How Gigi Chao sparked Hong Kong gay rights debate
In a recent column for the Apple Daily newspaper, the woman often called Asia's most famous lesbian listed her rules for living a fulfilling life: spend time outdoors, do charity work and be true to oneself.
Gigi Chao, a Hong Kong socialite, grabbed international headlines last month when she published a letter to her multi-billionaire father asserting her sexuality and asking him to accept her spouse, Sean.
This was after property tycoon Cecil Chao, a never-married playboy who has boasted of bedding 10,000 women, offered more than $100m (£60m) to any man who could successfully woo and marry his daughter.
"Of course I can find a man and have 2.4 children and appear to have the perfect life, but it's just not an option," Ms Chao said from her penthouse office in the Hong Kong neighbourhood of Wanchai.
"There is paparazzi everywhere, and why would I want to live the life of a lie?"
The family saga of a wealthy father, his determined daughter and an enormous dowry has attracted interest from around the world.
It has also drawn attention to the lack of legal protection for sexual minorities in Hong Kong, an outwardly modern and cosmopolitan city.
Ms Chao says her money and celebrity have shielded her from the sort of discrimination often experienced by sexual minorities in this deeply conservative society.
She holds a top job at her family's publicly listed property firm and regularly receives invitations to walk the red carpet at posh events along with her partner.
That she is now an internationally known lesbian has hardly changed her life.
Her "coming out" story, while unusually public, is in marked contrast to that of Angel Tsang, a 27 year-old transsexual woman.
Born male, Ms Tsang paid little attention to her gender identity until five years ago, when she happened to see a full-length red and black dress in a store window.
She bought the dress and began wearing women's clothing in the privacy of her own room, as she was then living with her mother and sister.
Within a few months, she decided she wanted to live fully as a woman.
When she confessed the plan to her mother, she was given a choice: remain a man and live at home, or become a woman and be cast out. Then 22, she chose the latter.
Ms Tsang says she lost a steady job as an assistant in a hair salon because the boss was uncomfortable with her gender identity.
Jobless and penniless, she was homeless for a time.
"My ID didn't match my appearance, so the bosses wouldn't hire me," she says, sitting in a suburban park where she once slept. "To me, this was discrimination, but to them, it wasn't."
Job interviews that seemed promising ended in rejection because she was always asked to show her government identification, which clearly stated she was a man.
Desperate to support herself and to afford the facial plastic surgery that would allow society to fully accept her as a woman, she became a sex worker, servicing men who admired transgender women.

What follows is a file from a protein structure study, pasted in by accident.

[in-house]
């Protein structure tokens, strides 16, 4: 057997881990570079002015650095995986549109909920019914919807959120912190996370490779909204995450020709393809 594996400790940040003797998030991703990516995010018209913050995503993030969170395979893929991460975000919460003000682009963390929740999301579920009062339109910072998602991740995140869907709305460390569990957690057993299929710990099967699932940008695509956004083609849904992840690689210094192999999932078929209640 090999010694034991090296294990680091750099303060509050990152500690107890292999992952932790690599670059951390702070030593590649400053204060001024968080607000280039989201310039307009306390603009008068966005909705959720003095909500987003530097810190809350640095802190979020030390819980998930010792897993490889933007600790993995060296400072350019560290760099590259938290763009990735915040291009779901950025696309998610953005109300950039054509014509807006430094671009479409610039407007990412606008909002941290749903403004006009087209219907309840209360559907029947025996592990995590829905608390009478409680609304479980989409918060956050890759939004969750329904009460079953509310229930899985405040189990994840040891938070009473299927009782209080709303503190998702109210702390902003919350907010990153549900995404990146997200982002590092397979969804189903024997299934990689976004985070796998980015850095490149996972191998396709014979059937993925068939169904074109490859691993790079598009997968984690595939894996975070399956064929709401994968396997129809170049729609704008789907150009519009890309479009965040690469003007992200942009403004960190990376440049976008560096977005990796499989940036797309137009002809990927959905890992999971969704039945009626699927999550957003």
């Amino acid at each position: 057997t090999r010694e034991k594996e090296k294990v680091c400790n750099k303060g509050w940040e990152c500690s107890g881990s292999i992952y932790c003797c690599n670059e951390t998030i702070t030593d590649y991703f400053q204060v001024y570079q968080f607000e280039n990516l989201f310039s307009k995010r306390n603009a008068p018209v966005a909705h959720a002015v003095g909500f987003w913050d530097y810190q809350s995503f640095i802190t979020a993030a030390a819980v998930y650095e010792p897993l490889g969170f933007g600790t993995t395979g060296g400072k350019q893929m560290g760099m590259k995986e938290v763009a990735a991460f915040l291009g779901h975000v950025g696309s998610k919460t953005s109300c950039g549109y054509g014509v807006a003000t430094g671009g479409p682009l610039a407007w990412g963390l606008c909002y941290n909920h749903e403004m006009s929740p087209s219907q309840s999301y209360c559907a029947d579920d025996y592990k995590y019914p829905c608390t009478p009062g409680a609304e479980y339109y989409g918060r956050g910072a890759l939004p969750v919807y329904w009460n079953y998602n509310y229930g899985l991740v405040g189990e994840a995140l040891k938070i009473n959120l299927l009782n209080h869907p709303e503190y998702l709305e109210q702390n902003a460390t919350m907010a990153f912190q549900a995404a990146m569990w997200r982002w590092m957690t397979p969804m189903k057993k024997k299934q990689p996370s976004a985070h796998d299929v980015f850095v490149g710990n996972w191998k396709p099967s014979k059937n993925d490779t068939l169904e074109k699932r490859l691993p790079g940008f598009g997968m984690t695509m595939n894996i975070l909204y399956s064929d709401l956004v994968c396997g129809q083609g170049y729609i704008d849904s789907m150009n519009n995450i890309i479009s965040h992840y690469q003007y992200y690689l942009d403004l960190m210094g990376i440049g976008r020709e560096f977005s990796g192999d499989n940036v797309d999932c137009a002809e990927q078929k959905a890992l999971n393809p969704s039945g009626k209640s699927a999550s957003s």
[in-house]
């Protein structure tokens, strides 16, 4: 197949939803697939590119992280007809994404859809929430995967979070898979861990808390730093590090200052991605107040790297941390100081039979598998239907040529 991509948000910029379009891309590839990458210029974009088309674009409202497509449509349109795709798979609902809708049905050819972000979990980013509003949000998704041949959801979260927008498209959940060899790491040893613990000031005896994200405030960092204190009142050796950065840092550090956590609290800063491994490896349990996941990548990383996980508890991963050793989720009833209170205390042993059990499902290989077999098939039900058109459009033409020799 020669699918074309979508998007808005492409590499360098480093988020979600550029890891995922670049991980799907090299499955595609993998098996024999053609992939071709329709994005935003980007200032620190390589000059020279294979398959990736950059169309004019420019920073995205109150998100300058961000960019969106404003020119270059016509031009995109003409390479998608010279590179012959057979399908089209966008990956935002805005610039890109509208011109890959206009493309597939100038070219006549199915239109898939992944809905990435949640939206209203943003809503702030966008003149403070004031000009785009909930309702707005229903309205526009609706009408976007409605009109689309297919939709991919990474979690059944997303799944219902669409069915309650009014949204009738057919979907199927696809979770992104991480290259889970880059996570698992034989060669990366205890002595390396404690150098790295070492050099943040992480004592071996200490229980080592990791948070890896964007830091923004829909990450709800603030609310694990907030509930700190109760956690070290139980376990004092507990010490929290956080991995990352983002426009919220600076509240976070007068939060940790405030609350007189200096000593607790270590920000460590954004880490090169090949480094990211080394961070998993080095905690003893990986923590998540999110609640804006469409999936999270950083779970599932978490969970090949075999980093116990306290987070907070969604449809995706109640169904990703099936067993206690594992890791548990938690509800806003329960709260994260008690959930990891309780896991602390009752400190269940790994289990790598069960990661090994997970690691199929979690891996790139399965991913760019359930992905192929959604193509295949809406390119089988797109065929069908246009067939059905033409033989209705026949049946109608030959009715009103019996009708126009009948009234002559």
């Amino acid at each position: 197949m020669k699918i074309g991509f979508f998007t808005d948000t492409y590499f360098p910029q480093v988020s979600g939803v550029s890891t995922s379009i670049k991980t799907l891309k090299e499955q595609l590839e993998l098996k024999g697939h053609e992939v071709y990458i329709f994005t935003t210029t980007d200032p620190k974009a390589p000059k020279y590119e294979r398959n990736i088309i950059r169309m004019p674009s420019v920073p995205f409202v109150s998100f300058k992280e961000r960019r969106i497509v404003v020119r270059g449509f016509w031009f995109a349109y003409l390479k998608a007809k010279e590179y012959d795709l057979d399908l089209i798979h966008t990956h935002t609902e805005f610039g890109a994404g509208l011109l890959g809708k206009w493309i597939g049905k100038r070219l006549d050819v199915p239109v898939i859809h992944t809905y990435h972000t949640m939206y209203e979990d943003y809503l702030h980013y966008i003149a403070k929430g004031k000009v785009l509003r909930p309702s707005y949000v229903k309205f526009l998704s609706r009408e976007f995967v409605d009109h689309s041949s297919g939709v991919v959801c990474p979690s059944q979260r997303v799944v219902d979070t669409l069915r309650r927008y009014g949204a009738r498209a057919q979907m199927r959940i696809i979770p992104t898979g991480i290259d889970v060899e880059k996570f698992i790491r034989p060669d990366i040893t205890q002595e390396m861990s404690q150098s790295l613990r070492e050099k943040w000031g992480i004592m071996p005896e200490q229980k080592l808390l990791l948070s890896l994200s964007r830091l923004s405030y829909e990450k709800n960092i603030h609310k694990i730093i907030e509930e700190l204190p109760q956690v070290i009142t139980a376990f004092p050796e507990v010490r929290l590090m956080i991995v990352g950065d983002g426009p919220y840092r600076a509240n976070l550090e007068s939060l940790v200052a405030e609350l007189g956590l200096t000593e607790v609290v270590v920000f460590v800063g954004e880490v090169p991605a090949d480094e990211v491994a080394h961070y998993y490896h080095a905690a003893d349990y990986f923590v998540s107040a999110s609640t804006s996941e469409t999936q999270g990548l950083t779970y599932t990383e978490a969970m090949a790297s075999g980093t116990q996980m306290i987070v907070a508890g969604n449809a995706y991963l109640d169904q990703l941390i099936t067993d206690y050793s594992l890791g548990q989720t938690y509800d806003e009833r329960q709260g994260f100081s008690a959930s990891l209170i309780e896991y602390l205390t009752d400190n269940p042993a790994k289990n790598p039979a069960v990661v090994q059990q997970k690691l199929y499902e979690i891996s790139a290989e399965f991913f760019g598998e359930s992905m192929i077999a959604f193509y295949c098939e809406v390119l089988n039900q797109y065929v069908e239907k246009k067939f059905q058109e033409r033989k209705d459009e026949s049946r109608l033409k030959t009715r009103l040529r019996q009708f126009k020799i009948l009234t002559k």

"I was very lonely and helpless," she recalls. "It was a bad time in my life."
Eventually, Ms Tsang found help from Rainbow of Hong Kong, a non-profit organisation that helps sexual minorities.
The group helped her find public housing and gave her new direction as a political activist.
Last September, she had sexual re-assignment surgery. And in December, she finished another round of facial surgery that gave her the chiselled features of a movie star.
"I didn't have the surgery for myself. I had no problem with the way I used to look. But, for society to accept me, I have to be more feminine than a natural-born woman," she explains.
This week, Ms Tsang and her colleagues from Rainbow addressed Hong Kong lawmakers at the Legislative Council.
Tommy Jai, a spokesman for the group, urged them to expand existing anti-discrimination legislation to protect sexual minorities.
During his testimony, he held up a photograph of a young lesbian woman who reportedly killed herself last year because she was tired of being mistreated due to her sexual orientation.
Homosexuality was de-criminalised in Hong Kong in 1991.
Five years later, the Equal Opportunity Commission was set up to carry out anti-discrimination legislation.
A public consultation in 1996 found strong opposition to laws protecting sexual minorities, so they were not included in the new ordinance.
Under Hong Kong's current laws, it is illegal to discriminate against someone on the basis of gender, family status, ethnicity or disability, but not sexual orientation or identity.
York Chow, head of the Equal Opportunity Commission, said he hoped the government would carry out another public survey in a year or so.
"We have a very strong position on non-discrimination against sexual minorities. We think this is something that needs to be addressed. And appropriate law needs to be introduced," he says.
Dr Chow believes social trends are changing and the younger generation is far more supportive of alternative lifestyles.
And as for Gigi Chao and her father, they still see each other regularly but have agreed to disagree.
She says: "I am told Father has rescinded the offer. So please tell everyone there is no more money to be had, on my hand, or my head or my heart!"